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Brawny? Bulky? Police must pick new patrol car

A head-turning muscle car or a bulky SUV that gets better-than-expected gas mileage?

Those are the choices for the Wichita Police Department as it considers its replacement for the Ford Crown Victoria Police Interceptor.

The Crown Victoria has had a dominating presence in the department's patrol fleet for most of the past decade.

But by the end of next year, Ford will no longer produce it.

"We're seeing the writing on the wall that what we are driving now is going to be taken away from us," said Wichita police Capt. Joe Dessenberger. "We've got to come up with options."

Hence the Dodge Charger and Chevrolet Tahoe.

Earlier this year, Wichita police began putting the Charger on patrol.

With the department's new black-and-white paint scheme and the low-profile light bar, officers who drive the Chargers said the cars have prompted more than a few motorists to take a second look. Some motorists even give the officers a thumbs-up, officers said.

Dessenberger said the department has four Chargers on patrol.

In the past two weeks, the department has pressed three new Tahoes into service. A fourth is expected to go into service soon, he said.

"The police fleet market has really changed since I came on," he said. "A lot of the cars manufacturers build... just do not fit the needs of police service."

Hence the Charger and the Tahoe, both of which are offered by their respective manufacturers in a "police package" version.

Ford plans to offer a new police interceptor sedan for the 2012 model year to replace the Crown Victoria. That car will be offered only to police departments, said Ford spokeswoman Marisa Bradley.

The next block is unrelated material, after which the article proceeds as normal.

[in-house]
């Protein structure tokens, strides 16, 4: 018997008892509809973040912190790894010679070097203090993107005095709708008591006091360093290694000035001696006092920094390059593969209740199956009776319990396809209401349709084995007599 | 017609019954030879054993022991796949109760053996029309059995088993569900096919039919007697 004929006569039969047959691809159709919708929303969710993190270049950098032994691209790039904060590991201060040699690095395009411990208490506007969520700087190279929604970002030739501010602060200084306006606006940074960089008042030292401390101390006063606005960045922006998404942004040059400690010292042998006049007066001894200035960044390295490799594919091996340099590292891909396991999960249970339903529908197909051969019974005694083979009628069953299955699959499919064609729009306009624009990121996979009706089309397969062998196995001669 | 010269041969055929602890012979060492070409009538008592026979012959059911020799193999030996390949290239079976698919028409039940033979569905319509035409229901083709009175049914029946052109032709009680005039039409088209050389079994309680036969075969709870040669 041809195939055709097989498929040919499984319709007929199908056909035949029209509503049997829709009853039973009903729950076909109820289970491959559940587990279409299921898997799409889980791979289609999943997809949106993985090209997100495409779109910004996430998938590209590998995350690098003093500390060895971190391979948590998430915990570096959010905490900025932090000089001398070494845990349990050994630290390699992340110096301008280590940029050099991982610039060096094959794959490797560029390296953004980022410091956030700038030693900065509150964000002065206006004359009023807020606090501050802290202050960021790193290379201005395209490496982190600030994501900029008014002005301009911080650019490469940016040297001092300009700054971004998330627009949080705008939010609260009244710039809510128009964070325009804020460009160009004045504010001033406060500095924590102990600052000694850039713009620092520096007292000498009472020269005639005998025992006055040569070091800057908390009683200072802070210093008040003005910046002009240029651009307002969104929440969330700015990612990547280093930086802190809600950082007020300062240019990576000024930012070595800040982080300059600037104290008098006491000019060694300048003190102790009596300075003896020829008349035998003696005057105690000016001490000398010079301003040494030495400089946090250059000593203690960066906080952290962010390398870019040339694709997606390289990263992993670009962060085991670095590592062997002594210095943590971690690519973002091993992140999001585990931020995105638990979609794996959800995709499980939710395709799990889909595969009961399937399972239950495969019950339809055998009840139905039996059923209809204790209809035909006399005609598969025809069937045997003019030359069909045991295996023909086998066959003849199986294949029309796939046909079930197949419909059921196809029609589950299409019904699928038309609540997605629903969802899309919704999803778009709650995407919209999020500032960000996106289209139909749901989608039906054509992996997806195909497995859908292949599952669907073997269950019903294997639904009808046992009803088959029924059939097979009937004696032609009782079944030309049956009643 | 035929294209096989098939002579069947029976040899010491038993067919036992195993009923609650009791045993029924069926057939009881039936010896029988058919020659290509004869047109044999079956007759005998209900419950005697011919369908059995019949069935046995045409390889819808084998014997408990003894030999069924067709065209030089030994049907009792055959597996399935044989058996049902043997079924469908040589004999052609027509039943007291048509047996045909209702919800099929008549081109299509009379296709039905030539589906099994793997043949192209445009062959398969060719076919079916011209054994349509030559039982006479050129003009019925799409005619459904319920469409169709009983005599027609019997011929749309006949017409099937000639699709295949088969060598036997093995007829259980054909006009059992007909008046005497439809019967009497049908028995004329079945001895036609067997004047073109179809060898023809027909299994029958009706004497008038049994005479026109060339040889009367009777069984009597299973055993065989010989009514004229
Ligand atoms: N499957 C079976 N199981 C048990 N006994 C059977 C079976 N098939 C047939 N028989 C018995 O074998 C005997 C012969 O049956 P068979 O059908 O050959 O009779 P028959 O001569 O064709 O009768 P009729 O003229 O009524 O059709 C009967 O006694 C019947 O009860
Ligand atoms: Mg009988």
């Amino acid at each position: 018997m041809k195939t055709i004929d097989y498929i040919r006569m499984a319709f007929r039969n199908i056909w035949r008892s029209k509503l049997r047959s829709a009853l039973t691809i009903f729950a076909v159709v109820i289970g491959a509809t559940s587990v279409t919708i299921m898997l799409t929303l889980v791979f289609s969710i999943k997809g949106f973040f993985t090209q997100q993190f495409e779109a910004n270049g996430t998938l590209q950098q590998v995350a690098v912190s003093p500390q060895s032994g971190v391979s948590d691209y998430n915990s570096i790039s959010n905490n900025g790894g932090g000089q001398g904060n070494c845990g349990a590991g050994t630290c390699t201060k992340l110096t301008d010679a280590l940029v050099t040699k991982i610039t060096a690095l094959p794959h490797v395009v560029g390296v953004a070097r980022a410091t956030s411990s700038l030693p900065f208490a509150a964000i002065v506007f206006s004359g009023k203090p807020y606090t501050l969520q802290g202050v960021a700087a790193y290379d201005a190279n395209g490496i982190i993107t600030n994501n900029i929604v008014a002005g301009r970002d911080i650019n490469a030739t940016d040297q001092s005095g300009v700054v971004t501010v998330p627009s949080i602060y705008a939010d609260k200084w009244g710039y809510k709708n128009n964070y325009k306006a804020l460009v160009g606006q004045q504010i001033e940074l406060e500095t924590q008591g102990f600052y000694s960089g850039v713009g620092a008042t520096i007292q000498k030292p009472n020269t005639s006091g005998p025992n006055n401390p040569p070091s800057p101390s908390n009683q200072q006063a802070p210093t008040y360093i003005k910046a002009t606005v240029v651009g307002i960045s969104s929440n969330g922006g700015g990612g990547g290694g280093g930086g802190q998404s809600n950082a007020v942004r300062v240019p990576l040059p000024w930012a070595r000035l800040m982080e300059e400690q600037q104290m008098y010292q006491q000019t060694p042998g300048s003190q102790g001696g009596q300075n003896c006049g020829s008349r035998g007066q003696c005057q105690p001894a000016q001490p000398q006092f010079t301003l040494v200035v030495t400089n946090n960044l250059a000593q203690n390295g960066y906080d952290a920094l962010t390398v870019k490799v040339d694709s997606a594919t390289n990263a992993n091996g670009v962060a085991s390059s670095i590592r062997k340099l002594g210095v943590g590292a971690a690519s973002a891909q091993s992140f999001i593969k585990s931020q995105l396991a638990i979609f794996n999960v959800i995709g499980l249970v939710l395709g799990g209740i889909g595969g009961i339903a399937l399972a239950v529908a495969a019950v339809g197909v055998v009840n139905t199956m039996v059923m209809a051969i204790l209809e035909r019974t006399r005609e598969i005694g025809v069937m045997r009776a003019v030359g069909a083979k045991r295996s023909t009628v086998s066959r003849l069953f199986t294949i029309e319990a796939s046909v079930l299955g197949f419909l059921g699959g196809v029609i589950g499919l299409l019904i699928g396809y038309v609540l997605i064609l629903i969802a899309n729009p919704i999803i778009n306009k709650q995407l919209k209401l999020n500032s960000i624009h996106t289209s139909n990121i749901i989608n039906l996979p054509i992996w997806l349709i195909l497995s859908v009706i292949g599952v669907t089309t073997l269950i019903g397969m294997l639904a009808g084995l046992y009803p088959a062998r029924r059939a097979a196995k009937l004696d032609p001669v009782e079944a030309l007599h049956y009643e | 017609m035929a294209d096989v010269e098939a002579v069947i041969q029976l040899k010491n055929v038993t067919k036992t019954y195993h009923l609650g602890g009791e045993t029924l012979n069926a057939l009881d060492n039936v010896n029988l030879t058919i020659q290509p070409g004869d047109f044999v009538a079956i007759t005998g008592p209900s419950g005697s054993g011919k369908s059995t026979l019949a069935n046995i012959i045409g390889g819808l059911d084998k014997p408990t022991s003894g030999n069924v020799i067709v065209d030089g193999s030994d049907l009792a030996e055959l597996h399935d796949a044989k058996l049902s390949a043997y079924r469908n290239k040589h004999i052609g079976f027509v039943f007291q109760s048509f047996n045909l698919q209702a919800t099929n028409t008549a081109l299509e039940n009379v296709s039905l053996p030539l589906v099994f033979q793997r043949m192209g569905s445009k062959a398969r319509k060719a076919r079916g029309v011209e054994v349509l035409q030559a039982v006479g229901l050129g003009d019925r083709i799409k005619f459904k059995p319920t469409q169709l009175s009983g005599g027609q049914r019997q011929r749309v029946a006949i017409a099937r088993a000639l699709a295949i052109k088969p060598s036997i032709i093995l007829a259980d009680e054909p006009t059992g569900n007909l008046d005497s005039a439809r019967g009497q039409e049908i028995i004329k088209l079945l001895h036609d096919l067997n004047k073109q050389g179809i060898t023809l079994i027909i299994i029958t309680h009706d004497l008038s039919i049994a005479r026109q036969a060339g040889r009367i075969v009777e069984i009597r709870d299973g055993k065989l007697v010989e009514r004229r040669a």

But Dessenberger said the department can't wait for a vehicle it hasn't seen or evaluated.

He said Wichita police cars are driven by different officers around the clock and in a year and a half will reach 100,000 miles.

"We replace, on average, 70 cars a year," he said. "We really don't have the option of waiting for a couple of years."

The Charger, he said, gets good marks from officers in terms of its feel and performance. But once it is loaded with radios, a laptop computer, a shotgun rack and cage, "it becomes pretty small" in the front seats, he said.

The Tahoe, on the other hand, gives officers a bigger space to work in, he said.

And because of the Tahoe's technology that allows the V-8 engine to run on fewer cylinders when it's not accelerating, Dessenberger said it has nearly the same fuel economy as the Crown Victoria.

"Really, the Tahoe, even though it's a truck, you'd have a hard time on a piece of paper picking out which one's a car and which one's a truck."

And even after those evaluations, the department could still end up with something different than what it's now testing, he said.

Chevrolet, for instance, plans to offer a new police-only Caprice next year.

"That may be another option for us," Dessenberger said.

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